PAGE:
Traveling is a privilege, and I am grateful for the traveling I have been able to do in my life, but traveling to new and exciting places is not a priority for me now. However, I think it is possible to maintain an "on-the-road state of mind, even without walking beyond your threshold.   

Imagine yourself standing in the middle of a circle. You can see the perimeter of that circle and maybe you can even see beyond it, but let's start with what you can see within the circle. What do you see?What is in the circle with you? What or who enters the circle routinely or perhaps just occasionally? What do you make time for in the circle of your day? Room for?

Now start rotating so you see other parts of the circle. What is behind you? What is on either side of you? Are there any gaps in the circle? Keep turning, but pay attention to what interests you, surprises you, perhaps even disturbs you. Are you tempted to stop and linger at any point? Would you like to get closer to the circumference and if you do that, how does that change the circle?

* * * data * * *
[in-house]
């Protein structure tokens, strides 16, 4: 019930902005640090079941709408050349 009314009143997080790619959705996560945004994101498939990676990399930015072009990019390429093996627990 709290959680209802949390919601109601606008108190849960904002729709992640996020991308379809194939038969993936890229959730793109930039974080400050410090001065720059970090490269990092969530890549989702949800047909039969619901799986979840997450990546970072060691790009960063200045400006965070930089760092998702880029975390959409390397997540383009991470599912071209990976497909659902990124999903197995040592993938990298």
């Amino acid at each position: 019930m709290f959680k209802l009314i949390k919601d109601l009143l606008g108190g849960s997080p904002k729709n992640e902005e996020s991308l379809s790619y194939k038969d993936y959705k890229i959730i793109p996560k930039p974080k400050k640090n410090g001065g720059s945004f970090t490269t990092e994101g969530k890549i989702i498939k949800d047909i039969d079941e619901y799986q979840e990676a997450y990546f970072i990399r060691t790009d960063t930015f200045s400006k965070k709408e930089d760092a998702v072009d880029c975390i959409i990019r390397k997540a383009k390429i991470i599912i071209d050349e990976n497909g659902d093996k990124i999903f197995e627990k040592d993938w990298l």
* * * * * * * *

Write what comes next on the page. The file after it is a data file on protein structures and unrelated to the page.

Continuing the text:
Although certainly metaphorical, I think these are interesting questions, because they challenge our way of receiving information and new perspectives. An on-the-road state of mind is an open state of mind, a curious approach, a state in which one's ears and eyes are bigger than one's mouth. A reflective heart keeps expanding, it seems to me. 

What do I do to encourage an on-the-road state of mind? Well, first of all, I am not always successful doing that. Sometimes I just want comfort and my easy status quo, but if that becomes my normal way of functioning, I will no longer write this blog.